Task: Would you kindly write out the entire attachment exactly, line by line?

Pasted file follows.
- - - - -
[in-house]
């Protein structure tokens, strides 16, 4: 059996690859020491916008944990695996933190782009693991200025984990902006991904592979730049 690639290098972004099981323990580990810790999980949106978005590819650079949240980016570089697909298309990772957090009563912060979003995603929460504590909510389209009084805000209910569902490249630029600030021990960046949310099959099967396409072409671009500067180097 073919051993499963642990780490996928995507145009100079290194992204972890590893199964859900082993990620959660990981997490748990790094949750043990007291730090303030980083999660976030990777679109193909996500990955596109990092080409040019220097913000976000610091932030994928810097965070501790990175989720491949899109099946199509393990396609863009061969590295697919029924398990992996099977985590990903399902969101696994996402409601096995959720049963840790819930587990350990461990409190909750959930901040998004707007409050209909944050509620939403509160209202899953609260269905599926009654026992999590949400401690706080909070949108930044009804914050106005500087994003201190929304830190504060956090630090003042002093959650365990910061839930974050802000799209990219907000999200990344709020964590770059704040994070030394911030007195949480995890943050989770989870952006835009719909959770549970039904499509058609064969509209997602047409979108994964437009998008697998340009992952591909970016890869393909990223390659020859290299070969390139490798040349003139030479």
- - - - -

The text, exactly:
[in-house]
């Protein structure tokens, strides 16, 4: 059996690859020491916008944990695996933190782009693991200025984990902006991904592979730049 690639290098972004099981323990580990810790999980949106978005590819650079949240980016570089697909298309990772957090009563912060979003995603929460504590909510389209009084805000209910569902490249630029600030021990960046949310099959099967396409072409671009500067180097 073919051993499963642990780490996928995507145009100079290194992204972890590893199964859900082993990620959660990981997490748990790094949750043990007291730090303030980083999660976030990777679109193909996500990955596109990092080409040019220097913000976000610091932030994928810097965070501790990175989720491949899109099946199509393990396609863009061969590295697919029924398990992996099977985590990903399902969101696994996402409601096995959720049963840790819930587990350990461990409190909750959930901040998004707007409050209909944050509620939403509160209202899953609260269905599926009654026992999590949400401690706080909070949108930044009804914050106005500087994003201190929304830190504060956090630090003042002093959650365990910061839930974050802000799209990219907000999200990344709020964590770059704040994070030394911030007195949480995890943050989770989870952006835009719909959770549970039904499509058609064969509209997602047409979108994964437009998008697998340009992952591909970016890869393909990223390659020859290299070969390139490798040349003139030479």